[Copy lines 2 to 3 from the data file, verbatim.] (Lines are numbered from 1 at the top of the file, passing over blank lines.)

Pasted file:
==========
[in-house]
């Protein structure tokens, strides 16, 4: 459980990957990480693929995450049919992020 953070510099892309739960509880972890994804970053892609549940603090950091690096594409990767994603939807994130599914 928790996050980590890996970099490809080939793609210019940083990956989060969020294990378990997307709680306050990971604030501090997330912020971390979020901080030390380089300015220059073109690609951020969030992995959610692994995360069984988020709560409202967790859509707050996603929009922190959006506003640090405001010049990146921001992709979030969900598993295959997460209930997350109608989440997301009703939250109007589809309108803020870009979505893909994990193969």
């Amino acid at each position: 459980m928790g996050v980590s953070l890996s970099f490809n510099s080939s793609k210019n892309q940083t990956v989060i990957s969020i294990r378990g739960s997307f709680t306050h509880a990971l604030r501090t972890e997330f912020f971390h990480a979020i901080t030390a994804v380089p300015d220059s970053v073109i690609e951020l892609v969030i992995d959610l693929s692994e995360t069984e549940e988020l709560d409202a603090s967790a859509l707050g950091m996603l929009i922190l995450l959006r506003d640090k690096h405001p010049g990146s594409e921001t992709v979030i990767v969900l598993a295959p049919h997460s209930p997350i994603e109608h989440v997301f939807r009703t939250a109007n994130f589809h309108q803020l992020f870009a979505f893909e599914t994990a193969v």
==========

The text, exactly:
């Protein structure tokens, strides 16, 4: 459980990957990480693929995450049919992020 953070510099892309739960509880972890994804970053892609549940603090950091690096594409990767994603939807994130599914 928790996050980590890996970099490809080939793609210019940083990956989060969020294990378990997307709680306050990971604030501090997330912020971390979020901080030390380089300015220059073109690609951020969030992995959610692994995360069984988020709560409202967790859509707050996603929009922190959006506003640090405001010049990146921001992709979030969900598993295959997460209930997350109608989440997301009703939250109007589809309108803020870009979505893909994990193969």
């Amino acid at each position: 459980m928790g996050v980590s953070l890996s970099f490809n510099s080939s793609k210019n892309q940083t990956v989060i990957s969020i294990r378990g739960s997307f709680t306050h509880a990971l604030r501090t972890e997330f912020f971390h990480a979020i901080t030390a994804v380089p300015d220059s970053v073109i690609e951020l892609v969030i992995d959610l693929s692994e995360t069984e549940e988020l709560d409202a603090s967790a859509l707050g950091m996603l929009i922190l995450l959006r506003d640090k690096h405001p010049g990146s594409e921001t992709v979030i990767v969900l598993a295959p049919h997460s209930p997350i994603e109608h989440v997301f939807r009703t939250a109007n994130f589809h309108q803020l992020f870009a979505f893909e599914t994990a193969v």